“For the first time I thought of the whole as the entire computer and wondered why anyone would want to divide it up into weaker things called data structures and procedures. Why not divide it up into little computers, as time sharing was starting to? But not in dozens. Why not thousands of them, each simulating a useful structure?” — Alan Kay, The Early History of Smalltalk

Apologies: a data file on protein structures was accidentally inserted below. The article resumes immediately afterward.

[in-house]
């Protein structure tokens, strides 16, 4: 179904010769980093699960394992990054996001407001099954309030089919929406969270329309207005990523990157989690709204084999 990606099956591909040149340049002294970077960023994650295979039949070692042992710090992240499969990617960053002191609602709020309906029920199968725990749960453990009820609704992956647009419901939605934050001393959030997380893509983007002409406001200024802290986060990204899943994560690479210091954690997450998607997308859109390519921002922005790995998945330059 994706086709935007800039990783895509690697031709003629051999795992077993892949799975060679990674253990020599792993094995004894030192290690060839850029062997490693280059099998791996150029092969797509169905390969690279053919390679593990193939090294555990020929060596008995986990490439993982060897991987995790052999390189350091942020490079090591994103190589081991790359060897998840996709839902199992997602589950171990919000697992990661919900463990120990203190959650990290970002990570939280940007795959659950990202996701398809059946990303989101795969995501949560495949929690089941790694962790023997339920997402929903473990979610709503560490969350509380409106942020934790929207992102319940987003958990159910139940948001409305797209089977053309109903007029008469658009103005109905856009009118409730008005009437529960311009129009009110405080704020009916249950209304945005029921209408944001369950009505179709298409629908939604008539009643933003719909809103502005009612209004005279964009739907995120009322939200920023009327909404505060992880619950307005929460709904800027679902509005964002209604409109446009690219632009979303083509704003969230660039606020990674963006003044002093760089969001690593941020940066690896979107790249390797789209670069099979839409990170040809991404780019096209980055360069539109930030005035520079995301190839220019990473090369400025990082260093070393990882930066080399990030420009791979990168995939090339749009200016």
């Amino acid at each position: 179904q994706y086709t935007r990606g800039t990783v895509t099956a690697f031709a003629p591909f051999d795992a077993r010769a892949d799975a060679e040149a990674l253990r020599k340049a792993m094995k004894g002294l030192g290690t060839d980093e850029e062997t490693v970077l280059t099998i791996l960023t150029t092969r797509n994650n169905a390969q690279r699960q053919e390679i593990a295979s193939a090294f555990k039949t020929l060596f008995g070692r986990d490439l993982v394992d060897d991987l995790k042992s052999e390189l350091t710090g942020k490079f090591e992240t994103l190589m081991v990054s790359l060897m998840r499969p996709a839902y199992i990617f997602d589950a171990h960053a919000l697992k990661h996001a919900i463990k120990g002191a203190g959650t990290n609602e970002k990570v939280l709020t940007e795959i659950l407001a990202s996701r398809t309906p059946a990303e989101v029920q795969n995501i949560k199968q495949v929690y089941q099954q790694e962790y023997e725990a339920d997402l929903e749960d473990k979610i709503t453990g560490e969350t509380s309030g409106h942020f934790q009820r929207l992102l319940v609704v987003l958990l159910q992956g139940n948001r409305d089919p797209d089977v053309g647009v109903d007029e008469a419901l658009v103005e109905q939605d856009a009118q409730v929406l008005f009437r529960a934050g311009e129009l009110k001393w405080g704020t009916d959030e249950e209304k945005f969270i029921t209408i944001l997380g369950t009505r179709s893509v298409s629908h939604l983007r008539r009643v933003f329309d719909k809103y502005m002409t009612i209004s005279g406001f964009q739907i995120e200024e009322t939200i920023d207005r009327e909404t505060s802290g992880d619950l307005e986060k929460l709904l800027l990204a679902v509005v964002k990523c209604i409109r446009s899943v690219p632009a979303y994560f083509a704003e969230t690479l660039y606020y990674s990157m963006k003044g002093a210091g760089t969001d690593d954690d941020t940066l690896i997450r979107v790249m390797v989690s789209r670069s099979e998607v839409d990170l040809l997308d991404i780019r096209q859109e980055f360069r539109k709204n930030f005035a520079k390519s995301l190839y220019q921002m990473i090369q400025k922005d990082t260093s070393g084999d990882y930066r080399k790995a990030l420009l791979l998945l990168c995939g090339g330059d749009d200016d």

And yes, it is really interesting that you cannot actually have concurrency in the call/return architectural style, you have to go to some outside mechanism like the operating system to fake it for you. Hence we get the “blocking call”. What on earth is a “blocking call”? It’s the OS allowing you to pretend that call/return is workable, because it would be really convenient if it were workable. Async/await, “FRP” and the so-called “reactive” UI frameworks are similar: they try to map things that aren’t call/return into call/return, because that makes them convenient. But they fall down because the mismatch is just too great. And why is it convenient? Because our languages are call/return. If we can map the problem onto a call/return problem, we can write it down directly. That is convenient and powerful. But it breaks down horribly when the things we want to do aren’t really call/return. What’s the alternative? Make it possible to directly write down non-call/return things.